BOOK REVIEW: RADICAL ASSUMPTIONS ABOUT AMERICAN LABOR LAW VALUES AND ASSUMPTIONS IN AMERICAN LABOR LAW. By James B. Atleson. Skip over navigation
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Copyright 1984 The Columbia Law Review.

Columbia Law Review

BOOK REVIEW: RADICAL ASSUMPTIONS ABOUT AMERICAN LABOR LAW

VALUES AND ASSUMPTIONS IN AMERICAN LABOR LAW. By James B. Atleson.

Amherst, Mass.: The University of Massachusetts Press, 1983. Pp. x, 240. $ 25.00.

MAY, 1984

84 Colum. L. Rev. 1118

Author

Reviewed by David M. Rabban *

Excerpt

By writing Values and Assumptions in American Labor Law, James B. Atleson has produced what few have even attempted: a book-length treatment of American labor law that is both synthetic and critical. Commending this book for contributing to a largely barren field, however, hardly begins to convey its ambition. Atleson has made a conscious effort to rely on a broader range of sources and methods than is typical in the existing literature on labor law. Instead of limiting himself to doctrinal analysis of the decisions produced by the National Labor Relations Board (NLRB) and the courts, Atleson has searched for what he claims to be the underlying and often hidden values and assumptions that really account for the legal results. In pursuing these basic values and assumptions. Atleson has relied extensively on recent scholarship in other disciplines, particularly the rich literature in labor history that generally dates from the publication in 1963 of E. P. Thompson's masterpiece, The Making of the English Working Class. 1 Atleson integrates this historical research into a provocative and original approach to labor law. Perhaps as a result of his interdisciplinary attempt to uncover fundamentals, his book does not presume extensive prior knowledge of labor law or labor history. It should, therefore, be accessible to the general reader as well as stimulating to the specialist.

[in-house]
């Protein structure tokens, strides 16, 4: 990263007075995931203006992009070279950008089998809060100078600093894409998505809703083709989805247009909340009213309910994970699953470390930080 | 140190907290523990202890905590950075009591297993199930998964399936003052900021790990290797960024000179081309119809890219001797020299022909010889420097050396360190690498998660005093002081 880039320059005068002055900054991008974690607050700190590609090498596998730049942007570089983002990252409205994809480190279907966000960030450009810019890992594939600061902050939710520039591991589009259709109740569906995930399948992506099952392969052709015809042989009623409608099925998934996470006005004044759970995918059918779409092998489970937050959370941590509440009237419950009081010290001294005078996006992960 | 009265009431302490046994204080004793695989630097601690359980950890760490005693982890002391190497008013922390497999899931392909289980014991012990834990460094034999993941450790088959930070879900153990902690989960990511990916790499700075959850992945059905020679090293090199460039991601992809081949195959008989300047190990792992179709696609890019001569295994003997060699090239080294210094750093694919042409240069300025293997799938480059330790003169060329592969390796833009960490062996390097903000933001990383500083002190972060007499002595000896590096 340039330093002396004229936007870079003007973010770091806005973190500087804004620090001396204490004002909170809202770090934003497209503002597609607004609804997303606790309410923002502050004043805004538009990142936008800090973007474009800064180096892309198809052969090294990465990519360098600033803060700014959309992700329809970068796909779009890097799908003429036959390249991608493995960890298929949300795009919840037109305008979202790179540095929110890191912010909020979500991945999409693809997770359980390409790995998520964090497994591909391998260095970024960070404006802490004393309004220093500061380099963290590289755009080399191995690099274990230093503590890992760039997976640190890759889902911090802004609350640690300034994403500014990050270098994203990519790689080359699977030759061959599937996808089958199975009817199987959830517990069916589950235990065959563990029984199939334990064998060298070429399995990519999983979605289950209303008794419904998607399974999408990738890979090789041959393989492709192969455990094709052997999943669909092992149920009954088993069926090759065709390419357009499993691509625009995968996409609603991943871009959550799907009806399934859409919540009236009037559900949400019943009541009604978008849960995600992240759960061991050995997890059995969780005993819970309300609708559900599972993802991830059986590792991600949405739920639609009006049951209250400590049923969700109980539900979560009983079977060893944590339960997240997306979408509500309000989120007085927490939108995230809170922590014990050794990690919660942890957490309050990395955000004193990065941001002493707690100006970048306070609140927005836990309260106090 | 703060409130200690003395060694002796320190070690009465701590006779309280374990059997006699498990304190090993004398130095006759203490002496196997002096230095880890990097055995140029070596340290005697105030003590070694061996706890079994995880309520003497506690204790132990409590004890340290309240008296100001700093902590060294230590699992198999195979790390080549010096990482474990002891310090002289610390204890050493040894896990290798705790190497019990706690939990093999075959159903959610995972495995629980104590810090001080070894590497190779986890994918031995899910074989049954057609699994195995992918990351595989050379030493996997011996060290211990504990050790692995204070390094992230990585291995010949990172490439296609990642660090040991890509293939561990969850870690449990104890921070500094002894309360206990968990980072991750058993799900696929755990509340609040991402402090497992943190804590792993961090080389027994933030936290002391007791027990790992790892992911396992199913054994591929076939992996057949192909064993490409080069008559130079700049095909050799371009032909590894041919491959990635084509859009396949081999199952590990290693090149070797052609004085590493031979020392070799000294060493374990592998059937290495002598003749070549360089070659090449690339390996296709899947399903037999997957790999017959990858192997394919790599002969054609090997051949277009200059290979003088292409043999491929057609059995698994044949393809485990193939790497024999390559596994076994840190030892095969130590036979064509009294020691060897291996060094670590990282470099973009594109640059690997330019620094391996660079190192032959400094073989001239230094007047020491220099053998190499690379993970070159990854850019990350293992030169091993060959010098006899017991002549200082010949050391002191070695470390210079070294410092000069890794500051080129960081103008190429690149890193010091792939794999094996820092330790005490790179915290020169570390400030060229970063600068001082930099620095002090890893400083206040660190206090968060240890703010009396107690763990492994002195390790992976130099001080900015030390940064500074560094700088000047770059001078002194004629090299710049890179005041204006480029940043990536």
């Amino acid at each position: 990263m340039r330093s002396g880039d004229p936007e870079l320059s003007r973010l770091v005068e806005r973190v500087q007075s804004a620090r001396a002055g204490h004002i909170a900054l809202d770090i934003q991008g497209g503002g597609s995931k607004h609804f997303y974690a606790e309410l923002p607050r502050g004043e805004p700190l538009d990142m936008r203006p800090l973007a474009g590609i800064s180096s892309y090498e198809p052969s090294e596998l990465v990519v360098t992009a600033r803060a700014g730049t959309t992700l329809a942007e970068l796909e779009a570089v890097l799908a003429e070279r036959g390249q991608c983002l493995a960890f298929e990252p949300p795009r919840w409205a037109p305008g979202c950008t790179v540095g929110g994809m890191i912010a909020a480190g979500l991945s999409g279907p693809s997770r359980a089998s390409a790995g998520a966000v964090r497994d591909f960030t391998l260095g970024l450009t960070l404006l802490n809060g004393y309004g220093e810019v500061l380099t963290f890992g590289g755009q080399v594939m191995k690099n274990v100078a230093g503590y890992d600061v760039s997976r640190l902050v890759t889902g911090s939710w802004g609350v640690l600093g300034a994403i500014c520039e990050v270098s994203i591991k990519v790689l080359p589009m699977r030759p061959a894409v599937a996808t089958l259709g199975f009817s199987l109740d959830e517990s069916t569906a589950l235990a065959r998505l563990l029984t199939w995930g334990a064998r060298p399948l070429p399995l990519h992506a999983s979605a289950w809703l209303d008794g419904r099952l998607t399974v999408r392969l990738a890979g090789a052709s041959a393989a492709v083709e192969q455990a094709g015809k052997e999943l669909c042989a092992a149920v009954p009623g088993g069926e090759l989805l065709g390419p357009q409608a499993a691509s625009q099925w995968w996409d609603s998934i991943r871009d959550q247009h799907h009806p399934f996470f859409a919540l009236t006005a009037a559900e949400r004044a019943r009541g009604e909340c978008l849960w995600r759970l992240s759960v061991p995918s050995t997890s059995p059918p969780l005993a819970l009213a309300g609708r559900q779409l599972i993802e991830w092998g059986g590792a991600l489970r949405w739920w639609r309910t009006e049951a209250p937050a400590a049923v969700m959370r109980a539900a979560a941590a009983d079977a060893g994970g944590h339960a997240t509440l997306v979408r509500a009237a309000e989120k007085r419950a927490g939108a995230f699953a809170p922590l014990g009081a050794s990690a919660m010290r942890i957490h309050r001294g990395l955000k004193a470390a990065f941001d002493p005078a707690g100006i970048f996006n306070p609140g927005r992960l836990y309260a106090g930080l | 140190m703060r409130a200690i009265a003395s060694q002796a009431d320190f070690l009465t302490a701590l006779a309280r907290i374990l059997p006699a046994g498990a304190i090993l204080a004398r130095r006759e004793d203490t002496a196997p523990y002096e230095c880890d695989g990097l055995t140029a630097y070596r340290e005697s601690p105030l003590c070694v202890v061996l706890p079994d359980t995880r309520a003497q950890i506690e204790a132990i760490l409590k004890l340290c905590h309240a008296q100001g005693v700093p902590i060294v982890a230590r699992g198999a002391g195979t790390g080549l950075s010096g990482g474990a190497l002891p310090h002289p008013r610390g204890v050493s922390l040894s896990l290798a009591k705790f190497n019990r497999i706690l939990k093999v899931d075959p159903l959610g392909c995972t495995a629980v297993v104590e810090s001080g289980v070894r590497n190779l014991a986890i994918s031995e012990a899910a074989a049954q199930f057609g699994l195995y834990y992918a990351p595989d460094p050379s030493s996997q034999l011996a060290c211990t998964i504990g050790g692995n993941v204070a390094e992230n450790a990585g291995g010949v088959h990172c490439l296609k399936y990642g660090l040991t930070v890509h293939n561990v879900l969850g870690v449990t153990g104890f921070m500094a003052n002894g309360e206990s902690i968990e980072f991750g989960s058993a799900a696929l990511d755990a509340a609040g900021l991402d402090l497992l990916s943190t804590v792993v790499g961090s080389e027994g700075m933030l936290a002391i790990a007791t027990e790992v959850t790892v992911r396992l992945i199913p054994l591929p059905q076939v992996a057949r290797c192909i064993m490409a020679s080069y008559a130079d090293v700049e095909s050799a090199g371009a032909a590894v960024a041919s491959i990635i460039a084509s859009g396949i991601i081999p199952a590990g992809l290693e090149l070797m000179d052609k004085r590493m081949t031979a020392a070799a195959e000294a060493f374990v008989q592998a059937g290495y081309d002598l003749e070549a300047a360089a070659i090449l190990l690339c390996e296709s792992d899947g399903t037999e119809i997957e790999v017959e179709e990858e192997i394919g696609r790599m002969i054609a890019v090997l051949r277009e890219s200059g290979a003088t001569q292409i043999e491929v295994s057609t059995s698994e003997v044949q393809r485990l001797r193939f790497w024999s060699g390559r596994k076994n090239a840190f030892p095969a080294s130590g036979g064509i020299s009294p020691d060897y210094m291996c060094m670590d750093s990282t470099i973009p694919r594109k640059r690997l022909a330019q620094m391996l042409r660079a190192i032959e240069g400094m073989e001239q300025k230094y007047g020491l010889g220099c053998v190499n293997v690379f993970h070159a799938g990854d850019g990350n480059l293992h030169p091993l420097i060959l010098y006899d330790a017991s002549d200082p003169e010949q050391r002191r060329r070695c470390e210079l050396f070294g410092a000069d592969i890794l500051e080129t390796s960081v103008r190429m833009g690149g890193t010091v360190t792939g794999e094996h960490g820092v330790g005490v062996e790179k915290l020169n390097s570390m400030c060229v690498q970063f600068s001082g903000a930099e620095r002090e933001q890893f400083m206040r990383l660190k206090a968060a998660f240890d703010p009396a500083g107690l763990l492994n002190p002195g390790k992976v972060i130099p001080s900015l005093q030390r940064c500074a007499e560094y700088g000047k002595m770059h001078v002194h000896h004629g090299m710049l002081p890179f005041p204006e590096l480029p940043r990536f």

Stylistic and analytic weaknesses make Values and Assumptions in American Labor Law more difficult to read than it could have been. Atleson does not adequately specify or ...
 
 
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